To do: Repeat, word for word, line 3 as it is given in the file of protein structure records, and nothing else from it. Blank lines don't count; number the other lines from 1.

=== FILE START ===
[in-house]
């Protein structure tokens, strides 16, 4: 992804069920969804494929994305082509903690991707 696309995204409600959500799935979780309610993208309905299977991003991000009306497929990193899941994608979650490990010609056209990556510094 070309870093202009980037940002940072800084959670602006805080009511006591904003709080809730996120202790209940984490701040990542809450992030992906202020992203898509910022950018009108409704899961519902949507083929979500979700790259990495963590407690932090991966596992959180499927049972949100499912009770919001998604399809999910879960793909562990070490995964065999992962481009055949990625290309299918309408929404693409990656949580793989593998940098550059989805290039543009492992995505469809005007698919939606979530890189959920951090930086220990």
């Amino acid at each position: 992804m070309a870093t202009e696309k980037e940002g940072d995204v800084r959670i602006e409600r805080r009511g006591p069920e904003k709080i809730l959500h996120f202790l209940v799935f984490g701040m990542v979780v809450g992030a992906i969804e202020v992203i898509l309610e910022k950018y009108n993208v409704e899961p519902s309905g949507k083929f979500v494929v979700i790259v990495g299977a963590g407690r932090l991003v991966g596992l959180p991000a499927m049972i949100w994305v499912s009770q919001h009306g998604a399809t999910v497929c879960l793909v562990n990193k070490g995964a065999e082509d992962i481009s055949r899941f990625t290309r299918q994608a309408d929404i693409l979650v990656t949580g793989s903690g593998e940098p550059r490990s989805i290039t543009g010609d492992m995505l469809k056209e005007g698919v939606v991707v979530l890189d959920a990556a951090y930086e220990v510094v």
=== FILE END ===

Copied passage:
């Amino acid at each position: 992804m070309a870093t202009e696309k980037e940002g940072d995204v800084r959670i602006e409600r805080r009511g006591p069920e904003k709080i809730l959500h996120f202790l209940v799935f984490g701040m990542v979780v809450g992030a992906i969804e202020v992203i898509l309610e910022k950018y009108n993208v409704e899961p519902s309905g949507k083929f979500v494929v979700i790259v990495g299977a963590g407690r932090l991003v991966g596992l959180p991000a499927m049972i949100w994305v499912s009770q919001h009306g998604a399809t999910v497929c879960l793909v562990n990193k070490g995964a065999e082509d992962i481009s055949r899941f990625t290309r299918q994608a309408d929404i693409l979650v990656t949580g793989s903690g593998e940098p550059r490990s989805i290039t543009g010609d492992m995505l469809k056209e005007g698919v939606v991707v979530l890189d959920a990556a951090y930086e220990v510094v």